The state government should do budgets that are implementable
The year 2019 is coming to an end and the N1.043 trillion “Budget of Qabalistic Densification” in Cross River State has not witnessed up to 10 per cent implementation. Last week, Governor Ben Ayade presented the “Budget of Olimpotic Meristemasis” for 2020 which is N100 billion higher than that of last year meant to “shift Cross River from the third world to the first world.” For a state where the annual internally generated revenue is still less than N20 billion you wonder where Ayade expects to manufacture the money to implement his trillion Naira budget.
Giving a breakdown of the 2020 budget last week, Ayade said N911 billion, representing 82 per cent of the total estimates, will be deployed for capital projects while N188 billion, representing 17.2 per cent, will be spent on recurrent expenditure. Meanwhile, traders and civil servants who earn below N100,000 per month would be exempted from paying taxes by the governor who will build some agro-processing industries in 2020 from which the state would earn N380 billion!
Ordinarily, a government budget is an annual financial statement which outlines estimated revenues and projected expenditure for a fiscal year. But Ayade has turned this exercise meant to instill responsible governance into a theatre of the absurd. In 2017, it was “Budget of Infinite Transposition” he gave to the people of Cross River while in 2018, he saddled them with a N1.3 trillion “Budget of Kinetic Crystallization” that was not implementable. And since the pliant Cross River State House of Assembly always indulged his every wish, however outlandish, Ayade has continued with his controversial approach to governance.
However, while the parade of inanity by this governor should be castigated in very clear terms, we need to go beyond the specific instance of silly budget captions to situate Ayade’s effusions as emblematic of a viral decay in the quality of political leadership in the country. When a young democracy begins so early to throw up street level jesters as governors and legislators, it also begins to make alternative leadership models attractive. At best, we have in Ayade and many like him a clear indication that the outcomes of democratic elections in our country do not always reflect the true values of the people or indeed their collective aspiration to a culture of decency.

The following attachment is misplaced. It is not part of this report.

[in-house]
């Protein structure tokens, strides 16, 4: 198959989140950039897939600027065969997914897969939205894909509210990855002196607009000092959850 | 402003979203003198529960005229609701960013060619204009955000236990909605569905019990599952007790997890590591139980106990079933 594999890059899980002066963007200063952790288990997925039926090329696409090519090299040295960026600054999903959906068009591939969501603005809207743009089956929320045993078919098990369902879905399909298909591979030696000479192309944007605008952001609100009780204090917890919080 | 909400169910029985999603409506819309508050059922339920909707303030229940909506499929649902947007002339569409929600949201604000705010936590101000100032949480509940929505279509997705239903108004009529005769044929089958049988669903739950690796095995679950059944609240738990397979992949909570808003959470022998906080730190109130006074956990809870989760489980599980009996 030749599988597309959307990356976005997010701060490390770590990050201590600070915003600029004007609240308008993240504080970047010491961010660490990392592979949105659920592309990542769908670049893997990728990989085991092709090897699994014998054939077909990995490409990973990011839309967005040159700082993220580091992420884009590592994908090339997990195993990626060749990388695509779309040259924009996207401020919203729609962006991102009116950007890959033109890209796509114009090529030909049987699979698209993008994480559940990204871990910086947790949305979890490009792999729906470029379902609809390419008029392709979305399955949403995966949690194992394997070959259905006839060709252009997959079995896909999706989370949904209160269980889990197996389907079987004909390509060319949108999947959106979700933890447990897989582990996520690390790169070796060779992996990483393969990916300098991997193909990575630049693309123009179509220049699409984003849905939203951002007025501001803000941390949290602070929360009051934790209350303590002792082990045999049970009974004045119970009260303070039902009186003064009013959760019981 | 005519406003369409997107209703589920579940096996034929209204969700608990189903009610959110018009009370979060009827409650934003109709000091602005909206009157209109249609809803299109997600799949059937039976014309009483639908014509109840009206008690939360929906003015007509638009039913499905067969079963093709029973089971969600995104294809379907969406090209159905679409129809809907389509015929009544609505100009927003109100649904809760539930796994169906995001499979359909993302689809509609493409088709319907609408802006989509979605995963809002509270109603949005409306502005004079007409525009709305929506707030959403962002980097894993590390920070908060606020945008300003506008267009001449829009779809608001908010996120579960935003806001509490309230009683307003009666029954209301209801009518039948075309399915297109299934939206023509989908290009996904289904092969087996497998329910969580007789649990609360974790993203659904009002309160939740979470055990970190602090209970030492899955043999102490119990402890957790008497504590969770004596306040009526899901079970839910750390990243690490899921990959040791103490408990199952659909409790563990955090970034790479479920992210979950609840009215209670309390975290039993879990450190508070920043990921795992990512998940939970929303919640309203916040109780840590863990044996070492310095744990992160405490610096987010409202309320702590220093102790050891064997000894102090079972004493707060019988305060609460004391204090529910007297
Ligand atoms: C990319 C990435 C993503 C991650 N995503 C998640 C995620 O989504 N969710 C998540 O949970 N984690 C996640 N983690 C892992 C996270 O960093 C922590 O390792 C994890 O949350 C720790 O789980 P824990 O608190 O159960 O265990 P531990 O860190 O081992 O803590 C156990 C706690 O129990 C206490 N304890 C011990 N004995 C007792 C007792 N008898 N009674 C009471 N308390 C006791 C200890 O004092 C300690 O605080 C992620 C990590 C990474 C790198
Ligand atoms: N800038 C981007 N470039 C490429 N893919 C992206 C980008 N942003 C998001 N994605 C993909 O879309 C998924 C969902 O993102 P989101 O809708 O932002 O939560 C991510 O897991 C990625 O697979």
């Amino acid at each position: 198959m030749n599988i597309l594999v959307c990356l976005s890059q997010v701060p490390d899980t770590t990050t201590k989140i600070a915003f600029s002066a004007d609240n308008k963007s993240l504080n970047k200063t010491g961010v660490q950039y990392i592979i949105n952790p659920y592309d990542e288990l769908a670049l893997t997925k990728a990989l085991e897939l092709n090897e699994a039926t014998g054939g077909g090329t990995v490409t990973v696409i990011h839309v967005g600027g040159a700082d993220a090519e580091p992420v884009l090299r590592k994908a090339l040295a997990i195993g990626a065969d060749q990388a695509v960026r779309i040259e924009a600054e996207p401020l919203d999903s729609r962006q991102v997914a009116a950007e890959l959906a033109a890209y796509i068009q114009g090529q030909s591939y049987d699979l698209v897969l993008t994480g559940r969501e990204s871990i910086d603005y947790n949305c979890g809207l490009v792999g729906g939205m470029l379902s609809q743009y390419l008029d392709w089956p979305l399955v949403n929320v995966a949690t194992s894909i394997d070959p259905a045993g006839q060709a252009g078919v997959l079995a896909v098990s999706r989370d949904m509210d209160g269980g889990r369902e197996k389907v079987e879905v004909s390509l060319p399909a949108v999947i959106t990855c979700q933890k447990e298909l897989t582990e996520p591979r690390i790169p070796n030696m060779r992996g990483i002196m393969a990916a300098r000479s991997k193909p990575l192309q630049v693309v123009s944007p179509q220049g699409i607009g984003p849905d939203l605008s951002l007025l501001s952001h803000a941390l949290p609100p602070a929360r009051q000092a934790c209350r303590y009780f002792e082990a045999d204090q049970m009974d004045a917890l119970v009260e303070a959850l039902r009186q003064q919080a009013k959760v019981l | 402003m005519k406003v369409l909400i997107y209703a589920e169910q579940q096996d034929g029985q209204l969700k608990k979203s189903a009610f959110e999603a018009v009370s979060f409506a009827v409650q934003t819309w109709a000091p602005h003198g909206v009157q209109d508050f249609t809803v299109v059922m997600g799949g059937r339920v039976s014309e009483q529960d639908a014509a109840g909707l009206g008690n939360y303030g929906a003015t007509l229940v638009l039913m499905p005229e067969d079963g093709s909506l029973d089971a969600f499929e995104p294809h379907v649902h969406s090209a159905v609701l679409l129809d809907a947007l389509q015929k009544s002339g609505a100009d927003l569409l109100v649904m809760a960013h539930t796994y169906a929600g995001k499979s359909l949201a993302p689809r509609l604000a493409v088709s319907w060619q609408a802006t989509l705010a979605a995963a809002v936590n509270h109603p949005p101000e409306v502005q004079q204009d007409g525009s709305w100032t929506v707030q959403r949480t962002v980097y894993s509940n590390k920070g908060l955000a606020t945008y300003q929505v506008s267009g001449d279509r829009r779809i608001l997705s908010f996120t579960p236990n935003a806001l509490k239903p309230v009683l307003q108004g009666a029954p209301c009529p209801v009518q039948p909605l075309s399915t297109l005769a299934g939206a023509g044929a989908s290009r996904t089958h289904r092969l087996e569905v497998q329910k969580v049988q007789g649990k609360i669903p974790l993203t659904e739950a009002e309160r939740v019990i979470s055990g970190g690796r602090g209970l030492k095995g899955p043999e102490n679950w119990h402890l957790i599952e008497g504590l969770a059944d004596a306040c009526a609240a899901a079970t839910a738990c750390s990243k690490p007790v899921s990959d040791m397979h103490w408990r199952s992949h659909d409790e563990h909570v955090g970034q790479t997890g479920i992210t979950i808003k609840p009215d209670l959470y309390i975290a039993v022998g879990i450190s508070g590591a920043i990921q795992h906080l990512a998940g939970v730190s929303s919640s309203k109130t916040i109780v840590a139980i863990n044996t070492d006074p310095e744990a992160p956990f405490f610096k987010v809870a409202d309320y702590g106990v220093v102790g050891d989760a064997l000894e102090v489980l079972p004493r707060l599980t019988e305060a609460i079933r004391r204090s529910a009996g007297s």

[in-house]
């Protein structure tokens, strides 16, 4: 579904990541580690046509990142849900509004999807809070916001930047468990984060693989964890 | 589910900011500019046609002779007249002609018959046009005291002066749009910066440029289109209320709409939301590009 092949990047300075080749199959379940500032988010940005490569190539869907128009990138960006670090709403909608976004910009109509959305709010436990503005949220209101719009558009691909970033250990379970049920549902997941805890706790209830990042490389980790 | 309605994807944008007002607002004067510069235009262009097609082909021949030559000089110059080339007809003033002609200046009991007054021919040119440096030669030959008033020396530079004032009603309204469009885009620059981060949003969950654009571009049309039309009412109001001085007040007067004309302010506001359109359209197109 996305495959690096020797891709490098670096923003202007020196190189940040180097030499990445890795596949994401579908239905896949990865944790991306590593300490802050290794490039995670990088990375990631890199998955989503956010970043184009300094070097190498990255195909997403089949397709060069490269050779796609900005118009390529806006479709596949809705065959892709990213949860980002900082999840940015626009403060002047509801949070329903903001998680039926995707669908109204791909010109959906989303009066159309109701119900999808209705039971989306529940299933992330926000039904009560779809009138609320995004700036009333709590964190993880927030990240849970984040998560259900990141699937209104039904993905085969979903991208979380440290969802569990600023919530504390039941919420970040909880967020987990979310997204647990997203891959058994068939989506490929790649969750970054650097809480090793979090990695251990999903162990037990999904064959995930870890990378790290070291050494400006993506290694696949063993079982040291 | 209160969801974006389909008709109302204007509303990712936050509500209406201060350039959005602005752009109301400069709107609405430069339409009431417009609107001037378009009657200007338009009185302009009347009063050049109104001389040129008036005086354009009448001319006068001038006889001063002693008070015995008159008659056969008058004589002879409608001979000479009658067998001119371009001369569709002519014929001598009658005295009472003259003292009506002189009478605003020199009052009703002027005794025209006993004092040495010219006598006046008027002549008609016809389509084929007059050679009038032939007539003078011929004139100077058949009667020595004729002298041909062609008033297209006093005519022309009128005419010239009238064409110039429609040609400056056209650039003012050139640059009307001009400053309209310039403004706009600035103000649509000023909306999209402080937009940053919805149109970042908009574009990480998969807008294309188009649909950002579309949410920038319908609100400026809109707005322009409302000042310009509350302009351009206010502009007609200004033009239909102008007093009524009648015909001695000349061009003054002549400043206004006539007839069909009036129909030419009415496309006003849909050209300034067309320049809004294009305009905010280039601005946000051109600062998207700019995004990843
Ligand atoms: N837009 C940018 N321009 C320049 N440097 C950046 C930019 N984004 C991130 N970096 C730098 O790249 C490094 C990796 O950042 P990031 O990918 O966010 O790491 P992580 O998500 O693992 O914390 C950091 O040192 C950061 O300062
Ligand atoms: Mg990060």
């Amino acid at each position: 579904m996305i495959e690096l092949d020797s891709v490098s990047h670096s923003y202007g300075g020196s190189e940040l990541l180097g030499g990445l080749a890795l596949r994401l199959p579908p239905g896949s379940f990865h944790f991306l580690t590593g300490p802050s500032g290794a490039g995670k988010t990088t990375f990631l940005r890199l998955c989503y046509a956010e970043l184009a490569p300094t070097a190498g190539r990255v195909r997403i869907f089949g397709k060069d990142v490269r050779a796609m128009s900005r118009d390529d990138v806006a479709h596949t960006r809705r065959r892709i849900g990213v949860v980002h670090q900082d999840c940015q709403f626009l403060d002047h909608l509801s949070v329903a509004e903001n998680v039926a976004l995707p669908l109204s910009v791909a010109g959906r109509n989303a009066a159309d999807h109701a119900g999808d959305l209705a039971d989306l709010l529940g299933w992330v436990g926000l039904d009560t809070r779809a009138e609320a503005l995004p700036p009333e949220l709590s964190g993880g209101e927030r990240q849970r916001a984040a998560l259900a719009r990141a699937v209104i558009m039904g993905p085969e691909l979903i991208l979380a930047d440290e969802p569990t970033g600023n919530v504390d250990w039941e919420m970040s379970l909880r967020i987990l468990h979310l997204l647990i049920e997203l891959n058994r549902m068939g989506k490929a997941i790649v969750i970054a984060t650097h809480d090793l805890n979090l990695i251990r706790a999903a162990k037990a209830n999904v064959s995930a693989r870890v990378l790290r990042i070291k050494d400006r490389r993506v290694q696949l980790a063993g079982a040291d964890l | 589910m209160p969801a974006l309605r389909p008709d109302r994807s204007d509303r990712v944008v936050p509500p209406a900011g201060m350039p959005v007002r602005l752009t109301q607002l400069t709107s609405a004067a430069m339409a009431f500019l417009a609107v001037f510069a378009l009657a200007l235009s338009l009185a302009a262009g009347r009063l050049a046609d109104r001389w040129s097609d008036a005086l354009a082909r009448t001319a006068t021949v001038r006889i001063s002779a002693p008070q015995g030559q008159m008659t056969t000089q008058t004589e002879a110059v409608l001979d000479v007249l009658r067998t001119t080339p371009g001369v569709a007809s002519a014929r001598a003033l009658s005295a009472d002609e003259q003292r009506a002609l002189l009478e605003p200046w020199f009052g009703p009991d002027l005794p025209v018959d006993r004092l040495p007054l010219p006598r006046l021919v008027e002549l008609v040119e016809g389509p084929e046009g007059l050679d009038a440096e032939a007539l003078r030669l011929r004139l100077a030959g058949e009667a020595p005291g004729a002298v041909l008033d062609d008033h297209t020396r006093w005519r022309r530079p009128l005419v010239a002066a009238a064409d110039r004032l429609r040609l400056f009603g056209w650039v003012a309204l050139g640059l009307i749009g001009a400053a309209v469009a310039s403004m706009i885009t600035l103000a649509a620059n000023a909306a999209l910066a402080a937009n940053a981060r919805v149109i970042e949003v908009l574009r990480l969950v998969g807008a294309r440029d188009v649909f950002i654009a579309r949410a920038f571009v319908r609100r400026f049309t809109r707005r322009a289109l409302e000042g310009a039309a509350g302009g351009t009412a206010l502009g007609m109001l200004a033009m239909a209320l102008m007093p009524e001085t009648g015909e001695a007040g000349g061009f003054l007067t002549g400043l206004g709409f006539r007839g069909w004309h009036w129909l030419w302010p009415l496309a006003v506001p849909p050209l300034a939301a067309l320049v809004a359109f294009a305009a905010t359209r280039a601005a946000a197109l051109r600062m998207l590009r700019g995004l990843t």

Even at the level of simple governance, where would Cross River, a semi-rural state with neither industrial nor commercial footprint, get N1 trillion from in a year? In the best of times, the combined internally generated revenue (IGR) plus the Federation Accounts Allocation Committee (FAAC) proceeds accruing to the state is less than N80 billion. So, in addition to the obvious linguistic handicap, Ayade would seem to be also seriously challenged in the area of rudimentary arithmetic otherwise he would not be churning out budgetary numbers that make no sense.
Perhaps we are dealing with someone who sees an entire state and its governance as a complicated toy handed him by democratic providence. To worsen matters, Ayade, who attends lecture at the University of Calabar where he is currently reading law with a retinue of aides and long convoys, is also as erratic as he is intolerant. He is behind the travails of Agba Jalingo, the journalist abducted from Lagos by the police and ferried to Calabar where he is being charged without bail for treasonable felony and terrorism.
The tragedy of it all is that the proud and highly educated and culturally sophisticated people of Cross River State are saddled with this gubernatorial embarrassment. Clearly, this state of decent Nigerians deserves better than having a joker like Ayade as governor.